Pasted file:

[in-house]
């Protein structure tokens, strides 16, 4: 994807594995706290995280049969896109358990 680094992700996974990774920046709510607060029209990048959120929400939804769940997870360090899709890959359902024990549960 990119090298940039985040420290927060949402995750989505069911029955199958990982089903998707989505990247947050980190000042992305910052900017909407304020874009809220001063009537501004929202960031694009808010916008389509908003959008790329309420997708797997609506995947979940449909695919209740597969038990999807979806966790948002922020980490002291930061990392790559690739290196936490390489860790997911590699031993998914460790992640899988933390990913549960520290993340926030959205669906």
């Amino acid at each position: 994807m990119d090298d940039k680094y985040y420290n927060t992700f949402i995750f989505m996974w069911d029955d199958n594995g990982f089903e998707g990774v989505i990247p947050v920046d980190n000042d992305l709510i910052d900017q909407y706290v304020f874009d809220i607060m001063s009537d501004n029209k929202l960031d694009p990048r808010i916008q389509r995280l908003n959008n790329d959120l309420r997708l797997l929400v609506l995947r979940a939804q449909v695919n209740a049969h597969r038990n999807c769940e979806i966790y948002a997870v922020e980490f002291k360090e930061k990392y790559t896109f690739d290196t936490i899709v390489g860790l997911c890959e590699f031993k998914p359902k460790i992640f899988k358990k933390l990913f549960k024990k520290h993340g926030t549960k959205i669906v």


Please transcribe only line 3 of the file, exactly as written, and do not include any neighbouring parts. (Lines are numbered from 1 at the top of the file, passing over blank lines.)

């Amino acid at each position: 994807m990119d090298d940039k680094y985040y420290n927060t992700f949402i995750f989505m996974w069911d029955d199958n594995g990982f089903e998707g990774v989505i990247p947050v920046d980190n000042d992305l709510i910052d900017q909407y706290v304020f874009d809220i607060m001063s009537d501004n029209k929202l960031d694009p990048r808010i916008q389509r995280l908003n959008n790329d959120l309420r997708l797997l929400v609506l995947r979940a939804q449909v695919n209740a049969h597969r038990n999807c769940e979806i966790y948002a997870v922020e980490f002291k360090e930061k990392y790559t896109f690739d290196t936490i899709v390489g860790l997911c890959e590699f031993k998914p359902k460790i992640f899988k358990k933390l990913f549960k024990k520290h993340g926030t549960k959205i669906v």